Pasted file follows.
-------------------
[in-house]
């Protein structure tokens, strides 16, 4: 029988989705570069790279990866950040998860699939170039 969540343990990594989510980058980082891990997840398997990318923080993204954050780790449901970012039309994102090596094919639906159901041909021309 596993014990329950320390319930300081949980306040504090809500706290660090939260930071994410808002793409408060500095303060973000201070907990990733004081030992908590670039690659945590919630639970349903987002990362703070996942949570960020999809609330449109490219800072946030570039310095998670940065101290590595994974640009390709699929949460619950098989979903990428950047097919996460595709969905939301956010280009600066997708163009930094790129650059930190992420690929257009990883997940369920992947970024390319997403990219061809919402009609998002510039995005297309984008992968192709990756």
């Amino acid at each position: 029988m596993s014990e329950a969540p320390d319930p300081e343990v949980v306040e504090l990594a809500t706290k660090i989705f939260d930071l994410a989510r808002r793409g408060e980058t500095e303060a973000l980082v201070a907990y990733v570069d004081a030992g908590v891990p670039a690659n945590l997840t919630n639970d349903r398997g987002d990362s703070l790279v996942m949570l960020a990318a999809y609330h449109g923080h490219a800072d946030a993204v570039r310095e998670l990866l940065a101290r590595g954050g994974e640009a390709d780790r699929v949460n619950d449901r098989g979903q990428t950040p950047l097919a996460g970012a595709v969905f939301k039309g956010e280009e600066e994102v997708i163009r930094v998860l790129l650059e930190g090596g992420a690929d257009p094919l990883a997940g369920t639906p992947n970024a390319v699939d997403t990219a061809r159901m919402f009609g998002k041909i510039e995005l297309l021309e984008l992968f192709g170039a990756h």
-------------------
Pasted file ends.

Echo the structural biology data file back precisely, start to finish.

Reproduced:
[in-house]
């Protein structure tokens, strides 16, 4: 029988989705570069790279990866950040998860699939170039 969540343990990594989510980058980082891990997840398997990318923080993204954050780790449901970012039309994102090596094919639906159901041909021309 596993014990329950320390319930300081949980306040504090809500706290660090939260930071994410808002793409408060500095303060973000201070907990990733004081030992908590670039690659945590919630639970349903987002990362703070996942949570960020999809609330449109490219800072946030570039310095998670940065101290590595994974640009390709699929949460619950098989979903990428950047097919996460595709969905939301956010280009600066997708163009930094790129650059930190992420690929257009990883997940369920992947970024390319997403990219061809919402009609998002510039995005297309984008992968192709990756």
């Amino acid at each position: 029988m596993s014990e329950a969540p320390d319930p300081e343990v949980v306040e504090l990594a809500t706290k660090i989705f939260d930071l994410a989510r808002r793409g408060e980058t500095e303060a973000l980082v201070a907990y990733v570069d004081a030992g908590v891990p670039a690659n945590l997840t919630n639970d349903r398997g987002d990362s703070l790279v996942m949570l960020a990318a999809y609330h449109g923080h490219a800072d946030a993204v570039r310095e998670l990866l940065a101290r590595g954050g994974e640009a390709d780790r699929v949460n619950d449901r098989g979903q990428t950040p950047l097919a996460g970012a595709v969905f939301k039309g956010e280009e600066e994102v997708i163009r930094v998860l790129l650059e930190g090596g992420a690929d257009p094919l990883a997940g369920t639906p992947n970024a390319v699939d997403t990219a061809r159901m919402f009609g998002k041909i510039e995005l297309l021309e984008l992968f192709g170039a990756h």